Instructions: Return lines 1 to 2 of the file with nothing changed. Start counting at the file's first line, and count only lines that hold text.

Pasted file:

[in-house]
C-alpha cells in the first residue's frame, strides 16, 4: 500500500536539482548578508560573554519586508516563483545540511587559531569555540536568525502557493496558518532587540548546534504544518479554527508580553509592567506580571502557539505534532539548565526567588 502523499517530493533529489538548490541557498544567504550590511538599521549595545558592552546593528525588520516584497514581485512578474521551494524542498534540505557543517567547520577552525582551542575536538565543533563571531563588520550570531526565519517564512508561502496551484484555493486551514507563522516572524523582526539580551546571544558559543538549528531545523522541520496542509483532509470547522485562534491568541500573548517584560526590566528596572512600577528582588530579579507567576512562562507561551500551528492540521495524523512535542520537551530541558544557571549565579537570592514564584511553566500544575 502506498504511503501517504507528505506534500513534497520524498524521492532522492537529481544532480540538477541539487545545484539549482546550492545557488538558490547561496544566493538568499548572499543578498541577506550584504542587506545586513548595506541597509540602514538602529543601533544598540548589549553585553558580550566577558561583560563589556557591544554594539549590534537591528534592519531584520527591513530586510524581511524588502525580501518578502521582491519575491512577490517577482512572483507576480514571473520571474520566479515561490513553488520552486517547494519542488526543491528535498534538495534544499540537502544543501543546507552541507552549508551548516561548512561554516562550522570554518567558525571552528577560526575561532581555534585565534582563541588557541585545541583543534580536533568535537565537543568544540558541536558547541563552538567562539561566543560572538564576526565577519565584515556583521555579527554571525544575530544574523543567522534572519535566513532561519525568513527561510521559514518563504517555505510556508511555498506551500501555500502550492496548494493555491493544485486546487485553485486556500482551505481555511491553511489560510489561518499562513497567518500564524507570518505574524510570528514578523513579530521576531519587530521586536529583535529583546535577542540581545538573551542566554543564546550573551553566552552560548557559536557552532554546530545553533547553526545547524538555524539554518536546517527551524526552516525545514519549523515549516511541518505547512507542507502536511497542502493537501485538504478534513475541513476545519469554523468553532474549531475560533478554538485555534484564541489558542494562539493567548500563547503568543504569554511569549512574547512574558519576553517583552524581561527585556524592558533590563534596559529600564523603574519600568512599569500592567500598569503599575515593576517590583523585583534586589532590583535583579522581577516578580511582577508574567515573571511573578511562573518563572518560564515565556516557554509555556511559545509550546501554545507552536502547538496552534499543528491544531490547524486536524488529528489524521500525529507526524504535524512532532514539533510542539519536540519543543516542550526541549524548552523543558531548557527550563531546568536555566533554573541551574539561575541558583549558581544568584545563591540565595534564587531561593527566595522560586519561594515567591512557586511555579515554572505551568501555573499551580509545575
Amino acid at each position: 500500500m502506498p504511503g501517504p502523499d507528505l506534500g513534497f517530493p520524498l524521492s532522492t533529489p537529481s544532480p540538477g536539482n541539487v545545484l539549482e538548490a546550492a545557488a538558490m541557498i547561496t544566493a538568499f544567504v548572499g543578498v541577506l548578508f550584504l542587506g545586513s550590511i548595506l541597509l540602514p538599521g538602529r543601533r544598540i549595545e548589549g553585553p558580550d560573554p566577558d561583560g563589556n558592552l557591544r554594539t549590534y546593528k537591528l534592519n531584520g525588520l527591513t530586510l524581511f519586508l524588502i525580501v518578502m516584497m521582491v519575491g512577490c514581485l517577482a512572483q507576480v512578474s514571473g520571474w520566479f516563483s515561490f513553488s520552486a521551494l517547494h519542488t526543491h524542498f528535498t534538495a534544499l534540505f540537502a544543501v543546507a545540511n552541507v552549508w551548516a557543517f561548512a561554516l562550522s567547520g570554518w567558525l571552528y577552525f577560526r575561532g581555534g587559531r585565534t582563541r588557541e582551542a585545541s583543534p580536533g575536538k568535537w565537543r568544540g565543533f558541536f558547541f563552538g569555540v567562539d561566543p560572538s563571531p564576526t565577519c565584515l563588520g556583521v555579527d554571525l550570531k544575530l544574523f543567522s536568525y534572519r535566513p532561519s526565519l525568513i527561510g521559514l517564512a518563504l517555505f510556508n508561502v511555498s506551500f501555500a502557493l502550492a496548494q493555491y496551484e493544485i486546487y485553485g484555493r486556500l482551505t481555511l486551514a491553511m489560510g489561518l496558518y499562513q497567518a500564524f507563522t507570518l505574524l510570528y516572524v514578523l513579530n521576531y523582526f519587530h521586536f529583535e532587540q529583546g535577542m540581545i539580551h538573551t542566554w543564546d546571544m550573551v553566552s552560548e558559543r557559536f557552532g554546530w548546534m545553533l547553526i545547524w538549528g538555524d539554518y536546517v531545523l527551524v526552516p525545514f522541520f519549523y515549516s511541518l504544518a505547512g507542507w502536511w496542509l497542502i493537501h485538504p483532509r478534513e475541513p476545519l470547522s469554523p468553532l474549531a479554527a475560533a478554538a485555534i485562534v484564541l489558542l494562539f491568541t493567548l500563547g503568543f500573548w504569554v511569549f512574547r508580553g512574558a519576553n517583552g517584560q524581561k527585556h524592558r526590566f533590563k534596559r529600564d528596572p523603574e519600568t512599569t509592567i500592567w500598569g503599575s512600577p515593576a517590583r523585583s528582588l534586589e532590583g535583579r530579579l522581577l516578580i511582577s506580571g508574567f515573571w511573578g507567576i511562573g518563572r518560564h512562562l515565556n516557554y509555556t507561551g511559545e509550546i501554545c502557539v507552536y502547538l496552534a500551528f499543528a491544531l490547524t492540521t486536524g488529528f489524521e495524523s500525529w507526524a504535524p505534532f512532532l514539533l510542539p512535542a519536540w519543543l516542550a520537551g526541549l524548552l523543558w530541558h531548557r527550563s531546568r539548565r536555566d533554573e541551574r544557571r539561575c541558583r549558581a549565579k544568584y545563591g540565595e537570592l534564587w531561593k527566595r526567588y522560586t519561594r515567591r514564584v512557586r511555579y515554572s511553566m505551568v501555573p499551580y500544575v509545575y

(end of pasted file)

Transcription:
[in-house]
C-alpha cells in the first residue's frame, strides 16, 4: 500500500536539482548578508560573554519586508516563483545540511587559531569555540536568525502557493496558518532587540548546534504544518479554527508580553509592567506580571502557539505534532539548565526567588 502523499517530493533529489538548490541557498544567504550590511538599521549595545558592552546593528525588520516584497514581485512578474521551494524542498534540505557543517567547520577552525582551542575536538565543533563571531563588520550570531526565519517564512508561502496551484484555493486551514507563522516572524523582526539580551546571544558559543538549528531545523522541520496542509483532509470547522485562534491568541500573548517584560526590566528596572512600577528582588530579579507567576512562562507561551500551528492540521495524523512535542520537551530541558544557571549565579537570592514564584511553566500544575 502506498504511503501517504507528505506534500513534497520524498524521492532522492537529481544532480540538477541539487545545484539549482546550492545557488538558490547561496544566493538568499548572499543578498541577506550584504542587506545586513548595506541597509540602514538602529543601533544598540548589549553585553558580550566577558561583560563589556557591544554594539549590534537591528534592519531584520527591513530586510524581511524588502525580501518578502521582491519575491512577490517577482512572483507576480514571473520571474520566479515561490513553488520552486517547494519542488526543491528535498534538495534544499540537502544543501543546507552541507552549508551548516561548512561554516562550522570554518567558525571552528577560526575561532581555534585565534582563541588557541585545541583543534580536533568535537565537543568544540558541536558547541563552538567562539561566543560572538564576526565577519565584515556583521555579527554571525544575530544574523543567522534572519535566513532561519525568513527561510521559514518563504517555505510556508511555498506551500501555500502550492496548494493555491493544485486546487485553485486556500482551505481555511491553511489560510489561518499562513497567518500564524507570518505574524510570528514578523513579530521576531519587530521586536529583535529583546535577542540581545538573551542566554543564546550573551553566552552560548557559536557552532554546530545553533547553526545547524538555524539554518536546517527551524526552516525545514519549523515549516511541518505547512507542507502536511497542502493537501485538504478534513475541513476545519469554523468553532474549531475560533478554538485555534484564541489558542494562539493567548500563547503568543504569554511569549512574547512574558519576553517583552524581561527585556524592558533590563534596559529600564523603574519600568512599569500592567500598569503599575515593576517590583523585583534586589532590583535583579522581577516578580511582577508574567515573571511573578511562573518563572518560564515565556516557554509555556511559545509550546501554545507552536502547538496552534499543528491544531490547524486536524488529528489524521500525529507526524504535524512532532514539533510542539519536540519543543516542550526541549524548552523543558531548557527550563531546568536555566533554573541551574539561575541558583549558581544568584545563591540565595534564587531561593527566595522560586519561594515567591512557586511555579515554572505551568501555573499551580509545575